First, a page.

Whether we like it or not the acoustic guitar world is in for big changes over the upcoming years. For almost 100 years acoustic guitars have relied on a relatively small number of tree species to provide the tonal characteristics of our instruments. Unfortunately, due to deforestation, many of these woods (Spruces, Rosewood, Ebony, etc) are becoming harder and more expensive to source. Woods such as Adirondack Spruce are already classified as threatened species and their future as a tonewood is hazy at best. Others, such as the beautiful and sought after Brazilian Rosewood (Dalbergia nigra) are already too threatened to harvest any longer, leading to extremely high prices for what little of it there is left for manufacturing. The possible extinction of these species along with countless others will have ramifications not only for guitar manufacturers (who do, all things considered, have only a small part of the blame for this threat when compared to other industries), but for the world’s environment in general.
Luckily, many guitar manufacturers are already trying to get ahead of this problem and have for years been looking for alternative materials with which to build their instruments. Man made materials such as carbon fiber have been used by some acoustic guitar manufactures with varying degrees of success. Other companies are looking towards more responsibly sourced woods with which to build their instruments, both for their more positive impact on the word at large as well as the security they will provide for the manufacturer years down the line. Martin guitar is among these, both with their FSC certified instruments as well as their more experimental Sustainable Wood series guitars, which will be our topic for this week.
What exactly is sustainable wood?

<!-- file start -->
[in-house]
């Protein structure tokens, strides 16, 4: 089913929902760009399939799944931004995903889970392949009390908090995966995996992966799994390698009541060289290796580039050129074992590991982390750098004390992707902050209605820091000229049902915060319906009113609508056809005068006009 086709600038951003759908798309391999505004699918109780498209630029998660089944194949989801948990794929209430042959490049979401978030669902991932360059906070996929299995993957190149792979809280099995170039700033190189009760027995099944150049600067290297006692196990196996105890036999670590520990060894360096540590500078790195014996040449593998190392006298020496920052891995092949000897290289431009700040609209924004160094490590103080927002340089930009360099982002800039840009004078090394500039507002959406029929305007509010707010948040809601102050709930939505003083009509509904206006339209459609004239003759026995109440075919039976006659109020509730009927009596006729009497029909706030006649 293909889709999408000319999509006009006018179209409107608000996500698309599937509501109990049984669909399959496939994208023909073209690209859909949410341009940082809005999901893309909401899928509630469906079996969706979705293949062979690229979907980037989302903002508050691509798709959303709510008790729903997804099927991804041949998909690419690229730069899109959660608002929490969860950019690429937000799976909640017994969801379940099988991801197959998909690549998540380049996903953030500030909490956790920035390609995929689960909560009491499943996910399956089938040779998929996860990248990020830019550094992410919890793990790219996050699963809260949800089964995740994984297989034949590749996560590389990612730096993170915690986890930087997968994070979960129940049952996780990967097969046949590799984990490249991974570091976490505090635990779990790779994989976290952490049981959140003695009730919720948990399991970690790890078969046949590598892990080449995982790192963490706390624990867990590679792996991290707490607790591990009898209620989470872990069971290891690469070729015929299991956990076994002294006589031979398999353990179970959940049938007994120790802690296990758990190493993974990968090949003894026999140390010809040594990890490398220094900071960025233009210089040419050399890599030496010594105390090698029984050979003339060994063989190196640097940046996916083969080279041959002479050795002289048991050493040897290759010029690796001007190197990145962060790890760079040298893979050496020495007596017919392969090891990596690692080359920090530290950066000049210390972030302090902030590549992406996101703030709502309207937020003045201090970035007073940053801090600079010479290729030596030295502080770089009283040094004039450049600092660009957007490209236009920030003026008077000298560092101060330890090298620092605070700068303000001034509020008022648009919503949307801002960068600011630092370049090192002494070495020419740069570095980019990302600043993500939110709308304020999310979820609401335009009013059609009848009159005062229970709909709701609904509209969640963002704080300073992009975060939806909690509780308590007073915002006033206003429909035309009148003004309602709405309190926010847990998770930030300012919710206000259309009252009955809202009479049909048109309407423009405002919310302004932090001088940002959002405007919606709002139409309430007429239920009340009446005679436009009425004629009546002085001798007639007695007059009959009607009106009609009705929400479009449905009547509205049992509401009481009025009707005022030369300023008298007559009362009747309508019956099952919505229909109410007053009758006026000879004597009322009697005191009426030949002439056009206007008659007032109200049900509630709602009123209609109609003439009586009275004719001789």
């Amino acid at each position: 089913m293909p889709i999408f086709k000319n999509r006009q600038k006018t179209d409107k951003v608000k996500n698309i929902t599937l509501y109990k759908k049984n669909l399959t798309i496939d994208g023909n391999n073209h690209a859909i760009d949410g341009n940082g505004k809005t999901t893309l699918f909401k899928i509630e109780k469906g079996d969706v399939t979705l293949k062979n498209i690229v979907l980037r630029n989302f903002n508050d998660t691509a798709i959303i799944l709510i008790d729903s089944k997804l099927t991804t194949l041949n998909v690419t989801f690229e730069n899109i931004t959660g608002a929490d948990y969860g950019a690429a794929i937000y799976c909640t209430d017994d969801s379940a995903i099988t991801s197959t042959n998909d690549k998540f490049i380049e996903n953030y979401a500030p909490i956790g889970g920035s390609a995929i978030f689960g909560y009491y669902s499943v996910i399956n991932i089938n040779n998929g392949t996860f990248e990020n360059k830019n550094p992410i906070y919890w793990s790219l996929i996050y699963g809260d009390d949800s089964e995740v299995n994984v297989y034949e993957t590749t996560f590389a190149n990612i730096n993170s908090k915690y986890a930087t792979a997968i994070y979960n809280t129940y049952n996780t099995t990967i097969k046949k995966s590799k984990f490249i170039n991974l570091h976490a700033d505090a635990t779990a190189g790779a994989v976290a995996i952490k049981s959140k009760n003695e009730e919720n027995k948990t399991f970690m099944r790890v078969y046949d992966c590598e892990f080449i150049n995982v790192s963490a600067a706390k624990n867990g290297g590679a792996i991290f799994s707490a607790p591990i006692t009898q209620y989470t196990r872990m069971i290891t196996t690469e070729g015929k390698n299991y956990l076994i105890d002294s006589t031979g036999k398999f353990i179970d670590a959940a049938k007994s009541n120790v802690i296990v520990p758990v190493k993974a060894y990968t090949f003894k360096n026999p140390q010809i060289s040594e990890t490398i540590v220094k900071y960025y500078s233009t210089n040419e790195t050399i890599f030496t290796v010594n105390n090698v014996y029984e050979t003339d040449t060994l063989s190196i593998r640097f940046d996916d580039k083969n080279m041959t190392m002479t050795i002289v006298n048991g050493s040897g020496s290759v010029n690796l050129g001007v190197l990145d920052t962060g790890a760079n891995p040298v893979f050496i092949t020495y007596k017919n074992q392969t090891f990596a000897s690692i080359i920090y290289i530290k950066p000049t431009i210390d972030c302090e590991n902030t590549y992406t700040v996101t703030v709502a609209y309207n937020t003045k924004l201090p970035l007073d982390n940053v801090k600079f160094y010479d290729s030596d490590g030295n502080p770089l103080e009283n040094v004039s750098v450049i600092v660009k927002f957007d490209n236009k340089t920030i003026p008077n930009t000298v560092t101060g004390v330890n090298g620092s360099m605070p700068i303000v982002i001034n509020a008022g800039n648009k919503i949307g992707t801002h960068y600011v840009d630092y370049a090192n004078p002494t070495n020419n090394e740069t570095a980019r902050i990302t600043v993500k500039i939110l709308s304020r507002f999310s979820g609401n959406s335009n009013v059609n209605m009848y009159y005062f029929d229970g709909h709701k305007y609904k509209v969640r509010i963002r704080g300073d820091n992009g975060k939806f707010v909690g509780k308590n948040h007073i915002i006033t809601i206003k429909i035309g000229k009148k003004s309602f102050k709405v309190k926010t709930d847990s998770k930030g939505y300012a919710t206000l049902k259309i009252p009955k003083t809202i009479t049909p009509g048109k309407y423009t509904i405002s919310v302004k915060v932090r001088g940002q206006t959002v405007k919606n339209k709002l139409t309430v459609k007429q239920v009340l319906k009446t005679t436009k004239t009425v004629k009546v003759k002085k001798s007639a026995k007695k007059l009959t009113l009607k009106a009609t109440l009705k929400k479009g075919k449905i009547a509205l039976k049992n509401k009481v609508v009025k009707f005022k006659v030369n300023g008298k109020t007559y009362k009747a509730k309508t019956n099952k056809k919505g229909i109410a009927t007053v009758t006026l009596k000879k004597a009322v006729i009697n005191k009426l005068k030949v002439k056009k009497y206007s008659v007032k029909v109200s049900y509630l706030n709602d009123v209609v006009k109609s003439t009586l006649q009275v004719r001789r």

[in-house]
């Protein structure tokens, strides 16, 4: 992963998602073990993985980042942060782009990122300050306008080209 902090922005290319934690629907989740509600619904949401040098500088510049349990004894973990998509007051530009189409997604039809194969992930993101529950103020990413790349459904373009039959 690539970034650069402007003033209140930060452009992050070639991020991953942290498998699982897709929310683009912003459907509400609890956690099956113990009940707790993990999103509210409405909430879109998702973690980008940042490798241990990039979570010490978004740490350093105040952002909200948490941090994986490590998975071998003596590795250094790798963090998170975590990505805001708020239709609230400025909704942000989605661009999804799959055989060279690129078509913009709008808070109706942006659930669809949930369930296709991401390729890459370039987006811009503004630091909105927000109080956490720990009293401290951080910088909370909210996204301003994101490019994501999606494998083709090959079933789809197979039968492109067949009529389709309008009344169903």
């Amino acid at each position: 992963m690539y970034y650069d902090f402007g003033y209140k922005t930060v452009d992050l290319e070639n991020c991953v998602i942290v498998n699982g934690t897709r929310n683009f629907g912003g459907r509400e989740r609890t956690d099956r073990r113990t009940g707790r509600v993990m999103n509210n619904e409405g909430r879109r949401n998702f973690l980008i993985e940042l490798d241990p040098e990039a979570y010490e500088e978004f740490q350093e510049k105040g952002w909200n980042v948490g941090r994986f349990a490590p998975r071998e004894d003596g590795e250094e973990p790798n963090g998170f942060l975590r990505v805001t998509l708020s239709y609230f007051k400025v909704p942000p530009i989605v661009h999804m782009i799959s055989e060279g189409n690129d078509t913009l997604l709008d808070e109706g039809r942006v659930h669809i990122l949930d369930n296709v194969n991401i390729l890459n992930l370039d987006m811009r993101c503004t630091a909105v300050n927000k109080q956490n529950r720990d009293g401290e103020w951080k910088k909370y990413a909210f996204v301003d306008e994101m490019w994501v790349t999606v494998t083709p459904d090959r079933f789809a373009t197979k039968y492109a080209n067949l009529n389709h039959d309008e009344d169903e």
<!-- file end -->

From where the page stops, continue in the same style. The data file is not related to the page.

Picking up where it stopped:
“Sustainable Woods” is essentially a blanket term for ways to source wood which are more friendly towards the environment. This can include recycled or reclaimed woods as well as woods taken from more easily managed species of tree. Woods which are considered sustainable come from faster growing trees which can be replanted and replaced much quicker than the long growing trees currently used for our current common tonewoods. Sustainable woods are also able to be harvested without causing too much damage to the surrounding fauna (unlike solitary growing trees like Ebony which require many surrounding trees to be cut before the Ebony can be harvested).
How are they built?
For both the SWDGT and the SWOMGT Martin is utilizing two sustainable hardwoods, Cherry and Katalox. The cherry compromises the back and sides of the instrument while the Katalox is being used for the fretboard and bridge in place of the more common Ebony or Rosewood. Both guitars feature a solid Sitka spruce top, solid Cherry necks, A-Frame ‘X’ bracing and a simple Dovetail neck joint made using a solid Cherry block.
How do they sound?
The Cherry being used for a tonewood gives both the SWOMGT and the SWDGT a unique, complex tone. The best way I can think of describing the Cherry is to simply say that it seems to come across as a mix of the characteristics found in Mahogany and Rosewood constructed instruments. Without a doubt both of these instruments have an emphasis on the high end, with bright articulate notes both when flat picked and for fingerpicking, similar to a guitar built with Mahogany. However, unlike Mahogany these instruments also have a relatively full sounding harmonic range, and there is that bell-like chime filling in the gaps between notes similar to a Rosewood instrument. It’s an interesting hybrid kind of sound that still retains that indelible “Martin” quality. While Cherry guitars may be novel in today’s market, they are certainly more than a novelty
Who is it for?
We live in a day and age where the environmental impact of our purchases is becoming a more pressing question, not only in the political arena but in our daily lives. For better or worse, the world we live in is changing and smart companies are going to come up with new ways to keep up. With their Sustainable Wood series Martin is showing the foresight that’s required in order to remain an industry leader well into the future.
But the real beauty of the Sustainable Wood guitars is that they’re more than just a demonstration of what is to come. When you get right down to it these aren’t just good sustainably made guitars, they’re great Martin guitars. While they do offer a different sound than their peers they still unquestionably sound like a Martin guitar and fit right in with the rest of the company’s offerings. So if you’re in the market for a new, affordably priced solid wood Martin, don’t overlook the Sustainable Wood series.
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